Hudson -- The Ohio Supreme Court will hear a case regarding the Regional Stormwater Management Program Sept. 9 and decide whether customers of the Northeast Ohio Regional Sewer District will pay a stormwater fee.
The high court agreed to hear the NEORSD's appeal on whether the district is authorized to manage stormwater and impose a fee, and whether the district is authorized to create and implement a regional stormwater management program and charge for it.
Several NEORSD customers, including the city of Hudson, filed a court challenge to the sewer district's authority to establish the stormwater program and fee in 2010.
Hudson, Macedonia, Northfield Village, Richfield Village and Sagamore Hills Township approved a settlement agreement with NEORSD in 2012. They agreed to the stormwater fee, averaging $15.15 per quarter for NEORSD homeowner, with a portion of the money collected to be used on projects in their communities. These communities are not part of the appeal.
But if the Ohio Supreme Court affirms the Ohio Eighth District Court of Appeals' decision not to allow the stormwater charge, NEORSD won't implement the program and those communities, along with the 11 Cuyahoga County communities who filed the appeal in 2012, won't pay a stormwater fee.
In September 2013, the Ohio Eighth District Court of Appeals reversed the trial court's ruling that authorized the Sewer District's program, and ruled the Sewer District did not have the authority under Ohio Revised Code or its Charter to enact and implement the stormwater program or to collect its stormwater fee.
Frank Greenland, director of watershed programs for the NEORSD, said the district began collecting the stormwater fee January 2012 with 25 percent placed in a community share account for local stormwater work.
"Anything related to good stormwater activities could receive funds," Greenland said. "Communities could apply and be reimbursed for projects. That ended with the appeals court ruling."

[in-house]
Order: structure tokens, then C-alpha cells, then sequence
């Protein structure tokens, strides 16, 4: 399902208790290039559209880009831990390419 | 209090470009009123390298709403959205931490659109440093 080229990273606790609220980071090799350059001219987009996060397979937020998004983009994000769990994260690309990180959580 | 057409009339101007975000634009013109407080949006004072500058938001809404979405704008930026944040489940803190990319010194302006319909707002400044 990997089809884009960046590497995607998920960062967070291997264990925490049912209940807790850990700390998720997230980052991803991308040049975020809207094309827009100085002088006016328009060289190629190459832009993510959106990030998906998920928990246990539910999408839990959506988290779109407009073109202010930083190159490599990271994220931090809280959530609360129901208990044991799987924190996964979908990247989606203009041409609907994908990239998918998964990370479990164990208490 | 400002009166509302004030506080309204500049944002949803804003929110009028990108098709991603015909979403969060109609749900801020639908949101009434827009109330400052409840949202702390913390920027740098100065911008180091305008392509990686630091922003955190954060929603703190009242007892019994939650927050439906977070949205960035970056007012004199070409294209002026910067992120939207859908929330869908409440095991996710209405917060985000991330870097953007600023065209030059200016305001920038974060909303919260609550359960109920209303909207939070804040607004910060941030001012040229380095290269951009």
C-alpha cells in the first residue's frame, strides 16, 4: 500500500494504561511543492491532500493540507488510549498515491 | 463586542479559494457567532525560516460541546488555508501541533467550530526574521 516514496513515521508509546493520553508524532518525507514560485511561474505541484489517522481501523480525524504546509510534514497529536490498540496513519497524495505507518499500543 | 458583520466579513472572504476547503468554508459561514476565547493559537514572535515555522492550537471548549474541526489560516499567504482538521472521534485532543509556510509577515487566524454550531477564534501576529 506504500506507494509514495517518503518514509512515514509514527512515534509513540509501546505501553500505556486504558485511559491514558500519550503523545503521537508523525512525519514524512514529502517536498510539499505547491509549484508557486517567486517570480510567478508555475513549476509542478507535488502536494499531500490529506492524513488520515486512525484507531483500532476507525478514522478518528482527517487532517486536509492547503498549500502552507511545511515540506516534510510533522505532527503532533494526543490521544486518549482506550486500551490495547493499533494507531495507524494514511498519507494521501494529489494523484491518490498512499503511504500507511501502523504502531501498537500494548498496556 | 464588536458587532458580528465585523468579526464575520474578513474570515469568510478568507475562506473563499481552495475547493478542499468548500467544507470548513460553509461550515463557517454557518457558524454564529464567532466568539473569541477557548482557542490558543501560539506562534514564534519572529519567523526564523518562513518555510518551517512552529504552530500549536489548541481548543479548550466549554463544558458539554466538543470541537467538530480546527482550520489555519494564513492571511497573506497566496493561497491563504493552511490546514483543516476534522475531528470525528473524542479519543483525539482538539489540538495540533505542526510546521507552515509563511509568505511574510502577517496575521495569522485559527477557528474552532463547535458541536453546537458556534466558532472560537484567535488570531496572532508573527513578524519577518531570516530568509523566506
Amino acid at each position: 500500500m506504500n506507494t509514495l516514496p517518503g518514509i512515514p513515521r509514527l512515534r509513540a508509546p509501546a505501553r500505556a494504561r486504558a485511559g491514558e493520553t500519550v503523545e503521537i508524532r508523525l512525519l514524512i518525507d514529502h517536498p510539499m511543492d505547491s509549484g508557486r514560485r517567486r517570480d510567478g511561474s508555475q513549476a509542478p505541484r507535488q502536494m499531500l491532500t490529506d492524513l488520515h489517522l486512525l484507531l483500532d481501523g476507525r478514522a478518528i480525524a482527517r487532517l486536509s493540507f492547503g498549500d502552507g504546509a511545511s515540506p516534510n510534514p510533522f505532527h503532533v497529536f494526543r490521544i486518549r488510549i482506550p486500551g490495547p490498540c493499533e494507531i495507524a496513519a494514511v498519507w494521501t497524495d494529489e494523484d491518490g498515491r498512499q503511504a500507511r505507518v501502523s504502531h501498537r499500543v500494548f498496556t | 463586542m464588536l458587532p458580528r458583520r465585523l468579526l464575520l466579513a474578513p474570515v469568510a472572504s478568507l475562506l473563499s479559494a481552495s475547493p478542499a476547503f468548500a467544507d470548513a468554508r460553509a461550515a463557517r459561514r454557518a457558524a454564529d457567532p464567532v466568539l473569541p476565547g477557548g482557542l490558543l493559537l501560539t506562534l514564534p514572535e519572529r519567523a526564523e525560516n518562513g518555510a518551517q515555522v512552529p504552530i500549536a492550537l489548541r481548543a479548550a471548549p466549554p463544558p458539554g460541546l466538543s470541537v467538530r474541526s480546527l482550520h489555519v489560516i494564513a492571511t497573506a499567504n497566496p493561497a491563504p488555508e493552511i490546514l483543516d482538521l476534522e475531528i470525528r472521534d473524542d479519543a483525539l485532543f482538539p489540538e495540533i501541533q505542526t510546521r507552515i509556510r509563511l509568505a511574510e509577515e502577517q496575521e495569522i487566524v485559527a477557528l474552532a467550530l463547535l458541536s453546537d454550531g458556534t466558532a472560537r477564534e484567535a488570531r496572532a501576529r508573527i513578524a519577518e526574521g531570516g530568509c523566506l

NEORSD begun work on the stormwater program in 2013.
"We were moving into the design phase for Macedonia along Indian Creek and a couple locations where erosion along the stream was exposing a sanitary sewer running under the stream," Greenland said. The project is on hold depending on the U.S. Supreme Court ruling.
If NEORSD wins the Ohio Supreme Court decision, it will start up the program again. If NEORSD loses the case, the approximate $20 million in escrow will be returned to customers who paid the stormwater fee with interest in a direct reimbursement of a check, he said.
Hudson has not received any funds from NEORSD, according to Hudson Communications Manager Jody Roberts.
"It's my understanding that there would be a reimbursement for our projects after their completion, but everything was on hold pending the court case," Roberts said.
The city inserted a projected amount in the city budgets going forward in anticipation of funds from NEORSD, but has not started any projects, she said.
"Obviously, if they lose the case and cannot collect fees, we would have to re-evaluate current and future projects and funding, which would come from the general fund," Roberts said. "These would have been additional projects that we would have been able to move up in our time line with extra funding, but it is not a 'loss' of current funding."